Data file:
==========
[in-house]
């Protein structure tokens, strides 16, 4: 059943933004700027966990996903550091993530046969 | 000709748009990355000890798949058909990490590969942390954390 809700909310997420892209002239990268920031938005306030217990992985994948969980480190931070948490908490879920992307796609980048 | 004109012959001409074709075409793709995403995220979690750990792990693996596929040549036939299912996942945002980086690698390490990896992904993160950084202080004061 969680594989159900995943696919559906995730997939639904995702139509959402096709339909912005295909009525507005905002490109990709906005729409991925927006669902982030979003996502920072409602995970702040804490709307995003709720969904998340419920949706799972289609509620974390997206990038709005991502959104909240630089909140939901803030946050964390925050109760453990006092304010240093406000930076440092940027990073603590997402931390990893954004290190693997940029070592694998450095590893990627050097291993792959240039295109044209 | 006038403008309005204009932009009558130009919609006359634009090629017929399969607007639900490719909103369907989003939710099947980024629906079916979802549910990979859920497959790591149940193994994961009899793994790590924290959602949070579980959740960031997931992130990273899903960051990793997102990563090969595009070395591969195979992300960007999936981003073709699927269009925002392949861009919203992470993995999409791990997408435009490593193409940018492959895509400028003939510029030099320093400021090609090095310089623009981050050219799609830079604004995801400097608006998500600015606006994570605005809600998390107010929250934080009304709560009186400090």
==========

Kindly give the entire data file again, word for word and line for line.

[in-house]
């Protein structure tokens, strides 16, 4: 059943933004700027966990996903550091993530046969 | 000709748009990355000890798949058909990490590969942390954390 809700909310997420892209002239990268920031938005306030217990992985994948969980480190931070948490908490879920992307796609980048 | 004109012959001409074709075409793709995403995220979690750990792990693996596929040549036939299912996942945002980086690698390490990896992904993160950084202080004061 969680594989159900995943696919559906995730997939639904995702139509959402096709339909912005295909009525507005905002490109990709906005729409991925927006669902982030979003996502920072409602995970702040804490709307995003709720969904998340419920949706799972289609509620974390997206990038709005991502959104909240630089909140939901803030946050964390925050109760453990006092304010240093406000930076440092940027990073603590997402931390990893954004290190693997940029070592694998450095590893990627050097291993792959240039295109044209 | 006038403008309005204009932009009558130009919609006359634009090629017929399969607007639900490719909103369907989003939710099947980024629906079916979802549910990979859920497959790591149940193994994961009899793994790590924290959602949070579980959740960031997931992130990273899903960051990793997102990563090969595009070395591969195979992300960007999936981003073709699927269009925002392949861009919203992470993995999409791990997408435009490593193409940018492959895509400028003939510029030099320093400021090609090095310089623009981050050219799609830079604004995801400097608006998500600015606006994570605005809600998390107010929250934080009304709560009186400090």